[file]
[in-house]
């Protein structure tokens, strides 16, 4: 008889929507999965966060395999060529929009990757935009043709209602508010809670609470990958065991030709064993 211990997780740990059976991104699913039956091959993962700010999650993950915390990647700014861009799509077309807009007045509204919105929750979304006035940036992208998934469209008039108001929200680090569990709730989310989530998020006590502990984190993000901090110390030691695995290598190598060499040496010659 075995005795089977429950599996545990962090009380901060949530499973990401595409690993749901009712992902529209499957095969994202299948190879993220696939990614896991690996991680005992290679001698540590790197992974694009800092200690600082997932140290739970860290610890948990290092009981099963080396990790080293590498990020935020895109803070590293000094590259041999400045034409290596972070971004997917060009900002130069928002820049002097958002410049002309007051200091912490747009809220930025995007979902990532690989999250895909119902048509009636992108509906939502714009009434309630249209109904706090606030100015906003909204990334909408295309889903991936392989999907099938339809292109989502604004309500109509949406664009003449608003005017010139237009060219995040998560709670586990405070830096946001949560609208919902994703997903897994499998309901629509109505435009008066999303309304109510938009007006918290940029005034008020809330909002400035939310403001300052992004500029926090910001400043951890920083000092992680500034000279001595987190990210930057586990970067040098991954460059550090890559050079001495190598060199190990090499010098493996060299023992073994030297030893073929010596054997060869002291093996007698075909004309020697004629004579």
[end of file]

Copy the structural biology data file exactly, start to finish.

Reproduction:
[in-house]
């Protein structure tokens, strides 16, 4: 008889929507999965966060395999060529929009990757935009043709209602508010809670609470990958065991030709064993 211990997780740990059976991104699913039956091959993962700010999650993950915390990647700014861009799509077309807009007045509204919105929750979304006035940036992208998934469209008039108001929200680090569990709730989310989530998020006590502990984190993000901090110390030691695995290598190598060499040496010659 075995005795089977429950599996545990962090009380901060949530499973990401595409690993749901009712992902529209499957095969994202299948190879993220696939990614896991690996991680005992290679001698540590790197992974694009800092200690600082997932140290739970860290610890948990290092009981099963080396990790080293590498990020935020895109803070590293000094590259041999400045034409290596972070971004997917060009900002130069928002820049002097958002410049002309007051200091912490747009809220930025995007979902990532690989999250895909119902048509009636992108509906939502714009009434309630249209109904706090606030100015906003909204990334909408295309889903991936392989999907099938339809292109989502604004309500109509949406664009003449608003005017010139237009060219995040998560709670586990405070830096946001949560609208919902994703997903897994499998309901629509109505435009008066999303309304109510938009007006918290940029005034008020809330909002400035939310403001300052992004500029926090910001400043951890920083000092992680500034000279001595987190990210930057586990970067040098991954460059550090890559050079001495190598060199190990090499010098493996060299023992073994030297030893073929010596054997060869002291093996007698075909004309020697004629004579």